Cleveland likely to reelect low-key mayor who saved city from default

When he was elected mayor two years ago, George V. Voinovich promised reporters that his tenure in office would be a quiet, low-key one, devoid of the controversy that marked Dennis J. Kucinich's two years in office.

Mr. Voinovich has kept his promise. His quiet style and the comparative quiet at City Hall appear to be the main reasons for his high standing among the voters -- an 82 percent approval rating in one poll taken this spring. Even many Democrats appear to want to keep the Republican in office rather than turn to one of their own party.

"George Voinovich has a high rating because he has established the fact he's interested in governing the city and he's not interested in confrontation," said Robert E. Hughes, the Cuyahoga County (Cleveland) Republican chairman. "He's lowered the level of political noise in Cleveland by about 1,000 percent."

While Mr. Kucinich, his predecessor, regularly fought with many councilmen, Voinovich has wooed them, taking pains to sidestep taking a stand on controversial issues that affect the council, such as the reduction from 33 to 21 members the voters approved in June.

City Council President George L. Forbes, a Democrat and one of Kucinich's most bitter enemies, has all but endorsed Voinovich's reelection, calling him a "great leader of this community" at a joint appearance at a civic luncheon in May.

After one July weekend, in which Cleveland hosted the All-Star baseball game, a professional football game, and a boxing title fight, Voinovich said, "I think it was one of the finest weekends we've ever had in terms of a good feeling about this city. I had more people come up to me and say they were really proud about this city."

Voinovich's greatest achievement, as measured by the polls and this city's leaders, had been to get the city out of the default it went into under Kucinich in December 1978. Cleveland got out of default in November 1980. Last Aug. 13 Voinovich announced that Standard & Poors, a New York investment rating firm, once again considered Cleveland's bonds to be of investment grade.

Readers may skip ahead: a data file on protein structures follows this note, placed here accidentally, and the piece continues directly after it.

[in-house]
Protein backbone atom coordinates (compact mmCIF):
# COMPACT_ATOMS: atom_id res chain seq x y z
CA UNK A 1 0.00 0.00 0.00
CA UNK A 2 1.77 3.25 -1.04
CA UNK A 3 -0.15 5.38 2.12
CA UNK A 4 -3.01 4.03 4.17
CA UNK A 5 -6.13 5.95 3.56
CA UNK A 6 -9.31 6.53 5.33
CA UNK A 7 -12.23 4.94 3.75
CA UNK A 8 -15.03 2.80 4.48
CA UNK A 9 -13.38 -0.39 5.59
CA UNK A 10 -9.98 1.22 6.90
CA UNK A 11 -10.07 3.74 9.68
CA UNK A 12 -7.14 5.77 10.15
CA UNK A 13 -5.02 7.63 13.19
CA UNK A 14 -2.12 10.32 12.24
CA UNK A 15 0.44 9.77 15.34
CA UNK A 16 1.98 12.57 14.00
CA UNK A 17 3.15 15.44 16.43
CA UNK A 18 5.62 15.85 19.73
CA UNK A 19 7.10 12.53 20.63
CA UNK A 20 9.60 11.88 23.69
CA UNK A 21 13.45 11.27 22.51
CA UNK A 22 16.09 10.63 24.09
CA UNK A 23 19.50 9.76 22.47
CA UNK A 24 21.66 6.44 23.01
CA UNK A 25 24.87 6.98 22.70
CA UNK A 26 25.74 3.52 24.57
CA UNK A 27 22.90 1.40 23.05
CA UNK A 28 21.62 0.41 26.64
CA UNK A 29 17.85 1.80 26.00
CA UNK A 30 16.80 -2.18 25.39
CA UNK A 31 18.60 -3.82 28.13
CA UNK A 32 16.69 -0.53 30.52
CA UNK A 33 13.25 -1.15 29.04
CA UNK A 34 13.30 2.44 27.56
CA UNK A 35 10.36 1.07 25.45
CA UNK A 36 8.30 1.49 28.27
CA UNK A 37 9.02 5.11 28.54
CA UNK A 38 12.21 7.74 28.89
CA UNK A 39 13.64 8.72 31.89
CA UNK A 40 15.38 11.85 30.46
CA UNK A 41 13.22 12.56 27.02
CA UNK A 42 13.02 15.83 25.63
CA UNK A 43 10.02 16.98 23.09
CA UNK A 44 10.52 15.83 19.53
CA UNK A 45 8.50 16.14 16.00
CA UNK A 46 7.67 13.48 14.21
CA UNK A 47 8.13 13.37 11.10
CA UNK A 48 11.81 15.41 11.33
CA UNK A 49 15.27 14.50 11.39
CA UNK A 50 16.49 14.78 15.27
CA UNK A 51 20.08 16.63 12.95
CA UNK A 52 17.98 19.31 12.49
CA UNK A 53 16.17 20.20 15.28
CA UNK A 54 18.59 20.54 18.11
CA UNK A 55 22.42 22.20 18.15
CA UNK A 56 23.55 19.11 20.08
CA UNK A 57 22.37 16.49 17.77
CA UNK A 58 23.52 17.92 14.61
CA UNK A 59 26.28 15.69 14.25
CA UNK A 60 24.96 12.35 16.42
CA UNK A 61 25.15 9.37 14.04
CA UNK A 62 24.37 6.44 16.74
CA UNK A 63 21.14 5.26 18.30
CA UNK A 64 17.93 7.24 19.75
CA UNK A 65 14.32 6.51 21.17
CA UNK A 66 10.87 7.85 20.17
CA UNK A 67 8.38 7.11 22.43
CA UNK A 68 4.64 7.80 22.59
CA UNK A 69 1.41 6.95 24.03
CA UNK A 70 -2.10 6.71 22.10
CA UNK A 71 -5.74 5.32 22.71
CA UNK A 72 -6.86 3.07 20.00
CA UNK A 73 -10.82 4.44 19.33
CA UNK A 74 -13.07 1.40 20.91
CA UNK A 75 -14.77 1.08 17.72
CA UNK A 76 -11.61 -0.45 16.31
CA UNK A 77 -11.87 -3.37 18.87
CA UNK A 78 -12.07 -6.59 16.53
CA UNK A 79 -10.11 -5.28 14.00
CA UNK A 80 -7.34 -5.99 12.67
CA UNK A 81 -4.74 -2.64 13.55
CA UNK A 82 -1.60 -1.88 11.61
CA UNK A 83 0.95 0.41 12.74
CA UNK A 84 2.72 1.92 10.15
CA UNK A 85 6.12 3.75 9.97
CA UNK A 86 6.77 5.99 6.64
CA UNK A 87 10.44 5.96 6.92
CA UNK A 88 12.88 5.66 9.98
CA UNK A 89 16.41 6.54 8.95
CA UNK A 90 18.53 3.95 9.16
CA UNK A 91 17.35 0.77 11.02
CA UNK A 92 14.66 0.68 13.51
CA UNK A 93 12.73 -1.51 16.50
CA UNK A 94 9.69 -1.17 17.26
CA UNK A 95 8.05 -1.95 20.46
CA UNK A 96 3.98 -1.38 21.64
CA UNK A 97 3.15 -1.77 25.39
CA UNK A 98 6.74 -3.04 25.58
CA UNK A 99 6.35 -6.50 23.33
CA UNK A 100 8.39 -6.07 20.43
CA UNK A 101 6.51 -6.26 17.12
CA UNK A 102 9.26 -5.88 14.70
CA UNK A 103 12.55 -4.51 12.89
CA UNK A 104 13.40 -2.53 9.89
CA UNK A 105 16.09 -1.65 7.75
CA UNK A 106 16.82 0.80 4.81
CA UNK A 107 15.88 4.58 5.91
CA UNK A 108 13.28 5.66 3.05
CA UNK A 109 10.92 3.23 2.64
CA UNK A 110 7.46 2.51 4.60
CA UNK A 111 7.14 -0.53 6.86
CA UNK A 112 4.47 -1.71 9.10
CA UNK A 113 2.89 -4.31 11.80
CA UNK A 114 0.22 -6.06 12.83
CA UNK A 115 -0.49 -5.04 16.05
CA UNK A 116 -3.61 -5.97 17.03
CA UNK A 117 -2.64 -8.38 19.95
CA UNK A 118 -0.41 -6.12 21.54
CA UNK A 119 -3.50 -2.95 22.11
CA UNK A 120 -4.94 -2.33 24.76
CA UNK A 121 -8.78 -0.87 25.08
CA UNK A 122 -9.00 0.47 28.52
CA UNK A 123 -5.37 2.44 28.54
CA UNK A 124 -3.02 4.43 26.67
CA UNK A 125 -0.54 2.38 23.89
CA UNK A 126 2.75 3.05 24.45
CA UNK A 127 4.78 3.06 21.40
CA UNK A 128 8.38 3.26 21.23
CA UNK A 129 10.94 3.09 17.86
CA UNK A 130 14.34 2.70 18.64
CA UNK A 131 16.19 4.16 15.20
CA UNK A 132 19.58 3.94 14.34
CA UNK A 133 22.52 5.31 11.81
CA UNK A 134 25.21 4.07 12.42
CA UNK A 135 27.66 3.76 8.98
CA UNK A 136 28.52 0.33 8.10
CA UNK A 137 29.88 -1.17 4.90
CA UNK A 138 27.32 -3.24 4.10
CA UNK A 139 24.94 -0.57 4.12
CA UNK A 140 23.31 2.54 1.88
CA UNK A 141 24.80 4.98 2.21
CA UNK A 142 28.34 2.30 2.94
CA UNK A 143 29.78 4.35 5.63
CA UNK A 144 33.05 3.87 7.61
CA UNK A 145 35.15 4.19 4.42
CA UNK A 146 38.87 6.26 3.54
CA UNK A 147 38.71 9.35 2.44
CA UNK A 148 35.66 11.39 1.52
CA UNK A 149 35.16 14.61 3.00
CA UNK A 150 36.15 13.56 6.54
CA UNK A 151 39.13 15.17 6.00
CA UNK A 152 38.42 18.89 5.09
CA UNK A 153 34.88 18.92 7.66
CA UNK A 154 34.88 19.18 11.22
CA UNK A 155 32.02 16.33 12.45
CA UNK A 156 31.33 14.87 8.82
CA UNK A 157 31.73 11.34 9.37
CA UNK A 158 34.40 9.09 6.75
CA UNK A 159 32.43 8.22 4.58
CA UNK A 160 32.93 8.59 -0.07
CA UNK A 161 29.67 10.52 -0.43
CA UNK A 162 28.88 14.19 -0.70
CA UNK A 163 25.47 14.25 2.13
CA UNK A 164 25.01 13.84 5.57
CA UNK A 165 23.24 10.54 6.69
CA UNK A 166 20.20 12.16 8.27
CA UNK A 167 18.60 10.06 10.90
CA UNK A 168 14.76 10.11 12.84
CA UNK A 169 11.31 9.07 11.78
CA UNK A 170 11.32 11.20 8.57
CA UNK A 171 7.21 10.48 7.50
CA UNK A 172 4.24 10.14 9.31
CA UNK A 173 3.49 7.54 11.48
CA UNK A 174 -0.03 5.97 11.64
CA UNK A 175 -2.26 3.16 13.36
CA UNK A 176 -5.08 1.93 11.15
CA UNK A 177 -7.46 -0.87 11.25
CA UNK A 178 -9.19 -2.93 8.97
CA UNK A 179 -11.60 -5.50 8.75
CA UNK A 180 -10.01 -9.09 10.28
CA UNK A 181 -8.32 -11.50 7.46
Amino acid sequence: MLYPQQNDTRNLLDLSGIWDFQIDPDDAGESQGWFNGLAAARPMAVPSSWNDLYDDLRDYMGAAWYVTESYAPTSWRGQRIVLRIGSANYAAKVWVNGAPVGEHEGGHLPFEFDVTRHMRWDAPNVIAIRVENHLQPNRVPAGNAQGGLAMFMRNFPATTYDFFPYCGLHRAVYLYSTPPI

Part of the reason for that rating, a Standard & Poors executive said, was the new attitude under Voinovich's administration. Voters were willing to help the city out, he said, as evidenced by their approval Feb. 17 of a hike in the city income tax from 1 1/2 percent to 2 percent.

Voinovich generally has been immune to criticism, so much that Timothy F. Hagan, the local Democratic chairman, suggested tongue-in-check that the mayor should be canonized. At the very least, most of the city's establishment appears committed to his reelection.

It was the broad support that made it difficult for the Democrats to find a candidate against him. State Rep. Patrick A. Sweeney, who had run unsuccessfully in 1975 for mayor, eventually took up the challenge. But Voinovich is regarded as the favorite.

"The truth is for two years we've had peace at City Hall but very little progress," Mr. Sweeney said in his announcement statement. He has been especially critical of the mayor for the rising crime rate.

But the level of debate probably will not be as loud as it would have been if Kucinich, a feisty street fighter, had run again. Kucinich is completing a book on his term as mayor and has ruled out any political activity this year, but not next year.

"Life for the average Clevelander has gotten worse since I left office," he said, citing increases in taxes and utility rates.

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